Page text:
I sometimes go around my competitors' websites and check the validity of the html in at least their home pages. If it is invalid I send them a message through their contact page to tell them their pages are invalid and that they have lost me as a potential customer. If their page is fixed after a few days I highlight their invalid website on my website and recommend people to avoid the site with invalid code.

  7. #7
    The CSS Clinic is open silver trophybronze trophy
    Paul O'B's Avatar
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    Quote Originally Posted by markbrown4 View Post
    It's worth noting that while anchors around block level elements wasn't valid before HTML5 it still works in every browser
    I'm sorry to disagree with you Mark but browsers hate inline elements wrapped around block level elements and I'm seeing more and more errors in the forums now especially as everyone is doing this in html5. IE hates it and will misplace or even hide the element altogether in complicated situations and indeed Mozilla will occasionally hiccough on this. It has happened so often in html 5 layouts that I advise not to use this structure. If you do warp the anchor around the block level element then at least set the anchor to display:block and although this makes it more reliable it does not cure the bug completely.

    What's worse is that the behaviour is erratic and sometimes it works and sometimes it doesn't making a bug that should just be avoided in the first place.

    I don't know what they were thinking when they made this possible in html5 and obviously didn't test how browsers handle it.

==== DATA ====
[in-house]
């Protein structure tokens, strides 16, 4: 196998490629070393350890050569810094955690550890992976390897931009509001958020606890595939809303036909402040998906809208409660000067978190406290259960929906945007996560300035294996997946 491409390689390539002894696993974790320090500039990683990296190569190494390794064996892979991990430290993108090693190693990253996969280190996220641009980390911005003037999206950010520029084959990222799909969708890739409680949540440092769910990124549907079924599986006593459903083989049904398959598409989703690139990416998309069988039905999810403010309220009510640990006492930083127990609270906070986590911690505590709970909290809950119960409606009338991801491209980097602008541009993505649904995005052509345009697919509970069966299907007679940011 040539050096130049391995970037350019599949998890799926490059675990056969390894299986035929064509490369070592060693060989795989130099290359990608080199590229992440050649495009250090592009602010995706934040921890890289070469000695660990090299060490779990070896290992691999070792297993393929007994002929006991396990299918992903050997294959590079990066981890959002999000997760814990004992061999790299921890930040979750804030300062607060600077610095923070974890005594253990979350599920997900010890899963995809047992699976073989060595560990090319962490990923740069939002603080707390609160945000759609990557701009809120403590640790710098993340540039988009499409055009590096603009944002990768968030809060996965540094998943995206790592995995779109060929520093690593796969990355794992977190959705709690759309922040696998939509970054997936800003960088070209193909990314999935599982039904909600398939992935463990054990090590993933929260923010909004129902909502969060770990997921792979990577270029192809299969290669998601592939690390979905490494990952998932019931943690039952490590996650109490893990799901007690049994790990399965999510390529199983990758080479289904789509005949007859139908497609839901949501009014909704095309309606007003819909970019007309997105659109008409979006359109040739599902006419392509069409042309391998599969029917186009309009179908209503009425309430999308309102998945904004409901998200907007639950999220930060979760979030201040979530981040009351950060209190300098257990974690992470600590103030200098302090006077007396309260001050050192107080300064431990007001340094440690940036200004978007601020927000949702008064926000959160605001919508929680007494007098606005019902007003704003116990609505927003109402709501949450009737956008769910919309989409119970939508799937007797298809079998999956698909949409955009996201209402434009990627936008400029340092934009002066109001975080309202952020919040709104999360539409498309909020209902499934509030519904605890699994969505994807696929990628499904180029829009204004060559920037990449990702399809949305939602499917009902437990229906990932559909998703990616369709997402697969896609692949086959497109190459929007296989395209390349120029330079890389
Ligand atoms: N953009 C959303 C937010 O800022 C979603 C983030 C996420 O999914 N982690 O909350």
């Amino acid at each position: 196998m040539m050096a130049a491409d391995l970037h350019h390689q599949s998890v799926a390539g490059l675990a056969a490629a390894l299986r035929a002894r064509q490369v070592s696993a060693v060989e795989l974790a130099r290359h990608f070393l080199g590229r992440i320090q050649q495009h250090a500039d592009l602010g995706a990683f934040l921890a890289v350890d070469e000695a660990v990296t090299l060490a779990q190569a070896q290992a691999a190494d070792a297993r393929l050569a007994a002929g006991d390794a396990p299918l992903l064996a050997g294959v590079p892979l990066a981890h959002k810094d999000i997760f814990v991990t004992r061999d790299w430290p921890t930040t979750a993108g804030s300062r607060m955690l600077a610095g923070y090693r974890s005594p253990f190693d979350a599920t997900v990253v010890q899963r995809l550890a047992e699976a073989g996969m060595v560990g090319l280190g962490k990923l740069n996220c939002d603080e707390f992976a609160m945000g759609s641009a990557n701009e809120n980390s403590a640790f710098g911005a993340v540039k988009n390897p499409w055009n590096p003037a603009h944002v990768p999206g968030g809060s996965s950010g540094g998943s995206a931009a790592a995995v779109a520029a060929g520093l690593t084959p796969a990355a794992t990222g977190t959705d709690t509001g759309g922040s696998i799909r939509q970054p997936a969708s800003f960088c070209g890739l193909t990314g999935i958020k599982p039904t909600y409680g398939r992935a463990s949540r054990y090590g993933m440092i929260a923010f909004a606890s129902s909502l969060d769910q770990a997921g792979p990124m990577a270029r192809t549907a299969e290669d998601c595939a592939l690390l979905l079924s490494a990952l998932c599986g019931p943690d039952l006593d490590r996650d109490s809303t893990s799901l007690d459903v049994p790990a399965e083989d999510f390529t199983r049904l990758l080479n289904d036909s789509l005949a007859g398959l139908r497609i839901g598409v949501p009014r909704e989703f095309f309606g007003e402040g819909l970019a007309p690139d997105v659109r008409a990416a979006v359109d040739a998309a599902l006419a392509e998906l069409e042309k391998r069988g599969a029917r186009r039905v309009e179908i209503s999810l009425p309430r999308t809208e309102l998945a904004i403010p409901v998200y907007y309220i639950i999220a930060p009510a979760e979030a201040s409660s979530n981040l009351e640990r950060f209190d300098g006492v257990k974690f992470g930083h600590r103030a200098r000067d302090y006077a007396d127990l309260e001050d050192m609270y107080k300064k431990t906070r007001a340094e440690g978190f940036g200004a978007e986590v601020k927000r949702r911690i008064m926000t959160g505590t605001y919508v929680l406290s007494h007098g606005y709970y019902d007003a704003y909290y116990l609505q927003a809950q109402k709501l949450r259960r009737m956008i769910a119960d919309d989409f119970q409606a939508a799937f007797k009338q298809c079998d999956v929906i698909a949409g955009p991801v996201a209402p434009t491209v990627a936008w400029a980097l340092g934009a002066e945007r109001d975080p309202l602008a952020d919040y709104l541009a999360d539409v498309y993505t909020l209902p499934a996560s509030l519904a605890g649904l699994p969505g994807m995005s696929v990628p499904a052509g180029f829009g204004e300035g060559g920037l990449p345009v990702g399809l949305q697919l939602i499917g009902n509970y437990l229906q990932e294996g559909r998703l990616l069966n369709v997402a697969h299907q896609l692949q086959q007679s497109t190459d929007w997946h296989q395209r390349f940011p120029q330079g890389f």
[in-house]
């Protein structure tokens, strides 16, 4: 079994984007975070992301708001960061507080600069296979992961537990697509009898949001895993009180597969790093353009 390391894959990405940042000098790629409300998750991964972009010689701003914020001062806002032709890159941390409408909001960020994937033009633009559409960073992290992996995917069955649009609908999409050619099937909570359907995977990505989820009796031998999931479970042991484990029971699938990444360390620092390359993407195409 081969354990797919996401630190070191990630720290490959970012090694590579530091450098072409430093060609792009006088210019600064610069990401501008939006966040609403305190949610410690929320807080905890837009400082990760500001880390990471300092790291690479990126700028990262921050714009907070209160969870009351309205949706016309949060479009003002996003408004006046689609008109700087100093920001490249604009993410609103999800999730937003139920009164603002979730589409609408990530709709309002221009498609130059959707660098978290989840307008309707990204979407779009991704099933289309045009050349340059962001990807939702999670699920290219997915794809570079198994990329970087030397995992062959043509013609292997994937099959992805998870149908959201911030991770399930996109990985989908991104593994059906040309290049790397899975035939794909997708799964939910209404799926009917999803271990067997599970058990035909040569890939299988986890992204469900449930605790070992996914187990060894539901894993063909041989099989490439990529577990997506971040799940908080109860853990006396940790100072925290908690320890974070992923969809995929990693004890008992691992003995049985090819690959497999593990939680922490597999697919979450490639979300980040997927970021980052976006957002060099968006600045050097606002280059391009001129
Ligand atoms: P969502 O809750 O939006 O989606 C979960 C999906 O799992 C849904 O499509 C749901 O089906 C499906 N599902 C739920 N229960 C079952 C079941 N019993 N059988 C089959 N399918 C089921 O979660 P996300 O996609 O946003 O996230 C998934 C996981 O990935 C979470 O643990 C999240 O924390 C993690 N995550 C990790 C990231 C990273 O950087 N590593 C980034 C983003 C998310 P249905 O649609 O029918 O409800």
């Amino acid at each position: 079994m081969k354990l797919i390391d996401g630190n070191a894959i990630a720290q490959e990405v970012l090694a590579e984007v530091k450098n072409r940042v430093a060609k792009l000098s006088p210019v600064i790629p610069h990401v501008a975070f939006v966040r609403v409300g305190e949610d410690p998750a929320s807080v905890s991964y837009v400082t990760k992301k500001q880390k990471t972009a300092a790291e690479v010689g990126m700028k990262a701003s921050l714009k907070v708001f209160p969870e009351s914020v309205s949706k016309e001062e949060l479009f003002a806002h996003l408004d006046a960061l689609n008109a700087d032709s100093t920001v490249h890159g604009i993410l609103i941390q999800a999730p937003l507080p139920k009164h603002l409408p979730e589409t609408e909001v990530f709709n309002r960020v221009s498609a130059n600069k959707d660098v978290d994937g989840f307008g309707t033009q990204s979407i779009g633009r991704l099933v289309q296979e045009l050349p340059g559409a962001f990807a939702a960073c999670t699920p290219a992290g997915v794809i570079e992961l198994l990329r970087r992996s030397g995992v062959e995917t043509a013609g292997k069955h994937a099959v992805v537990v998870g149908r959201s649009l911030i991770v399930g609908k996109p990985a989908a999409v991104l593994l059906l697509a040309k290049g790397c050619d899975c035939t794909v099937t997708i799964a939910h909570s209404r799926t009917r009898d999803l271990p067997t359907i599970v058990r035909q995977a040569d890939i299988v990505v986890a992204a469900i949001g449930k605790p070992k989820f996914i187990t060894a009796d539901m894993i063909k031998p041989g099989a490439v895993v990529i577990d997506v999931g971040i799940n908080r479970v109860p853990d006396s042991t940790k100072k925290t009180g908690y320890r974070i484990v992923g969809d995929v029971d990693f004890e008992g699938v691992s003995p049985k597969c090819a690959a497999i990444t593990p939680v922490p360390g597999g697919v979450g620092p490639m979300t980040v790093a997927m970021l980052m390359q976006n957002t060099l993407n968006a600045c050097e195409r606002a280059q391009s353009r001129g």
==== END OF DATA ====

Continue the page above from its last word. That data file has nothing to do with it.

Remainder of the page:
You are right that validation for the sake of validation is a waste of time especially as vendor pre fixes are so widely used these days. Validation is a tool to find errors in the code and fix them and not a badge to be worn .

  8. #8
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    OK...

    #1) Why do you have only one LI inside UL? , even if what you were doing were valid all list items would go to the same link? SO I assume you mean putting the A around the LI, that would be more sensible.

    #2) That is only valid in HTML 5, so you would need to change your doctype and do a few other cross-browser preps


    #3) For what you have, you could simply omit the P tags replace them with the A tags OR replace the P tags with SPANs and wrap an A around all the spans and set the SPANs and the A to to display:block;

  9. #9
    Mouse catcher silver trophy Stevie D's Avatar
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    A few thoughts ...

    As dresden_phoenix says, that is only valid in (X)HTML5. In earlier versions, <a> can only contain text and inline elements, not block elements like <ul> and <li>.

    And creating a separate list for each bullet point just so that you can wrap <a> tags around the list is a horrible, horrible way of doing it, and completely negates the point of having a list there in the first place.

    What are you putting alt="" attributes on an <a> tag for? They can only be used on <img> – they designate alternative text to be used when the image can't be displayed. Having them here makes no sense.

    There is a very easy way to achieve the goal of making the entire width of the line into a clickable area, that is valid in HTML4 and XHTML1.

    HTML Code:
    <ul class="outer">
    <li><a href="#">Some text</a></li>
    <li><a href="#">More text</a></li>
    <li><a href="#">Lots and lots of text</a></li>
    </ul>
    Code CSS:
    ul.outer a {display:block;}
    You don't need to put a class on the <li>s either, much easier just to put their styles in ul.outer li {...}. And there's no need for <p> for such short text – if you want to increase the spacing between bullets then you can do that with margins and padding on the <li>.

  10. #10
    Sploghm bronze trophy Victorinox's Avatar
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    Very amusing post, but "endagered" is invalid spelling so I'll be boycotting you forthwith.

  11. #11
    Community Advisor silver trophybronze trophy